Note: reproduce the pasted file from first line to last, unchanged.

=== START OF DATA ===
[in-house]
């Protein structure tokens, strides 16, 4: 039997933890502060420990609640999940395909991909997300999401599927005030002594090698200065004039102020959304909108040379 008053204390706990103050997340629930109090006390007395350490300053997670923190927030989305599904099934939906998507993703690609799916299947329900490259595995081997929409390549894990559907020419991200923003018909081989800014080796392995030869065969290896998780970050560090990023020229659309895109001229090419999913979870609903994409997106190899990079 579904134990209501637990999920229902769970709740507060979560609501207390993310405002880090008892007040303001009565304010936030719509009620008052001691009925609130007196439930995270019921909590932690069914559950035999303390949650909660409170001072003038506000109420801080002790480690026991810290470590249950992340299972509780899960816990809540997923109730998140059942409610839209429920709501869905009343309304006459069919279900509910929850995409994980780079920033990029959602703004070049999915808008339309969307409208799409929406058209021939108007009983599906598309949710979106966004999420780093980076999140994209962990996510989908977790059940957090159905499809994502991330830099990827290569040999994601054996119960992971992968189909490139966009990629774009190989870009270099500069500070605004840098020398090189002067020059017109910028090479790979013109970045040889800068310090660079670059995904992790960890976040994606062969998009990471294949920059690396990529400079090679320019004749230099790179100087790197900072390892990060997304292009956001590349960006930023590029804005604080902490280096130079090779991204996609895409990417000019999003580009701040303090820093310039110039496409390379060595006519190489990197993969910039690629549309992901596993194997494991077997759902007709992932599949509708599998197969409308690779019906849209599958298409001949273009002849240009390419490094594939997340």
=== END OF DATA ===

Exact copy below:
[in-house]
């Protein structure tokens, strides 16, 4: 039997933890502060420990609640999940395909991909997300999401599927005030002594090698200065004039102020959304909108040379 008053204390706990103050997340629930109090006390007395350490300053997670923190927030989305599904099934939906998507993703690609799916299947329900490259595995081997929409390549894990559907020419991200923003018909081989800014080796392995030869065969290896998780970050560090990023020229659309895109001229090419999913979870609903994409997106190899990079 579904134990209501637990999920229902769970709740507060979560609501207390993310405002880090008892007040303001009565304010936030719509009620008052001691009925609130007196439930995270019921909590932690069914559950035999303390949650909660409170001072003038506000109420801080002790480690026991810290470590249950992340299972509780899960816990809540997923109730998140059942409610839209429920709501869905009343309304006459069919279900509910929850995409994980780079920033990029959602703004070049999915808008339309969307409208799409929406058209021939108007009983599906598309949710979106966004999420780093980076999140994209962990996510989908977790059940957090159905499809994502991330830099990827290569040999994601054996119960992971992968189909490139966009990629774009190989870009270099500069500070605004840098020398090189002067020059017109910028090479790979013109970045040889800068310090660079670059995904992790960890976040994606062969998009990471294949920059690396990529400079090679320019004749230099790179100087790197900072390892990060997304292009956001590349960006930023590029804005604080902490280096130079090779991204996609895409990417000019999003580009701040303090820093310039110039496409390379060595006519190489990197993969910039690629549309992901596993194997494991077997759902007709992932599949509708599998197969409308690779019906849209599958298409001949273009002849240009390419490094594939997340």